Walking will help to loosen our muscles, reduces stress and depression along with anxiety. By reliving these things, it will help us to sleep for a longer and deeper period. So, when we wake up in the morning we feel happier and more rested.
When you exercise, you get a good night sleep, which promotes metabolism. Without the right amount of sleep, our bodies crave energy. Our body will release insulin or glucose into the bloodstream, which slows down metabolism. This action causes the body to gain weight, rather than control weight.
When a person feels exhausted, they will feel weak and repressed from enjoying activities. This leads to additional problems. Sleeping right balances out our bodies giving us, more energy leading to more activities that will satisfy our sleep needs.

What to avoid:

To rest proper and feel active you must reduce your intake of caffeine, nicotine, harmful chemicals, such as over-the-counter meds that keep you awake, alcohol and so on. The chemicals and substances will keep you awake. Try to avoid drinking anything after 8 p.m. in the evening. Nicotine should be avoid if possible, yet if you must smoke try to avoid smoking after 8 p.m.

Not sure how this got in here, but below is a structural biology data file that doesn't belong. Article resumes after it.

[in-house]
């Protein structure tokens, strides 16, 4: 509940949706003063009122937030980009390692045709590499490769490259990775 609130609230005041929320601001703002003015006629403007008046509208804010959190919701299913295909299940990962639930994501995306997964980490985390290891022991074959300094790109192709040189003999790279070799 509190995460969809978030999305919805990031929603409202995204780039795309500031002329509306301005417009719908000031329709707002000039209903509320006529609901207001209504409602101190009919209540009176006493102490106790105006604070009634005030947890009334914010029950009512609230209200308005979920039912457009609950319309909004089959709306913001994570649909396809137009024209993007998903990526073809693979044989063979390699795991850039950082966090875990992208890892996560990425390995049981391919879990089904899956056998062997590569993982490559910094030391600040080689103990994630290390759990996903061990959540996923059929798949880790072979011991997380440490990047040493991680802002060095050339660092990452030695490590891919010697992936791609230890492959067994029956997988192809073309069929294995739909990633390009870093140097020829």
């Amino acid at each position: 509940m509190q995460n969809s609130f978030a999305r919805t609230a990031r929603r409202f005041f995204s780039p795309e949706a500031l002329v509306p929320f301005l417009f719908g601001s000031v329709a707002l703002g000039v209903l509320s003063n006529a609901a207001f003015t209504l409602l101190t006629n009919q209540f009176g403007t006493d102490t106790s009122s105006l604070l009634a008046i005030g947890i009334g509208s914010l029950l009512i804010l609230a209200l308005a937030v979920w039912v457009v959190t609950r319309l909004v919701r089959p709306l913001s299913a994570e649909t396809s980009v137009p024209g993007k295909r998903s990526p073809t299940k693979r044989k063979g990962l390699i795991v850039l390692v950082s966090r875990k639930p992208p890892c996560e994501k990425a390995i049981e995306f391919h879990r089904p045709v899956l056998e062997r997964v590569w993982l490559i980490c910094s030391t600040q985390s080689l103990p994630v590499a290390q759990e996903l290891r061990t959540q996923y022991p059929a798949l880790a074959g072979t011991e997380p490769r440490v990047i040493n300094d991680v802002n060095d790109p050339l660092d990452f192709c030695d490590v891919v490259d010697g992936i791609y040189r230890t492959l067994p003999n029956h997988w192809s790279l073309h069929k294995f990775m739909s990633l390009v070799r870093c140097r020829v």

Start a walking program in the morning to help wake you up, while boosting your energy. You will feel better since the joints will feel flexible enough to move freely. In addition, walking will help you burn fat and calories. You’ll notice a big change in how you feel the rest of the day. Start out walking at a slow steady pace for as far as your comfortable. Each day pick up the pace a bit and walk further. Just remember when walking that you want to work up to a steady brisk walk to make you sweat but not out of breath. Take a short walk before and after meals to calm your nerves, and burn calories too, it will give you energy, relieve that stress from the long day and help you sleep.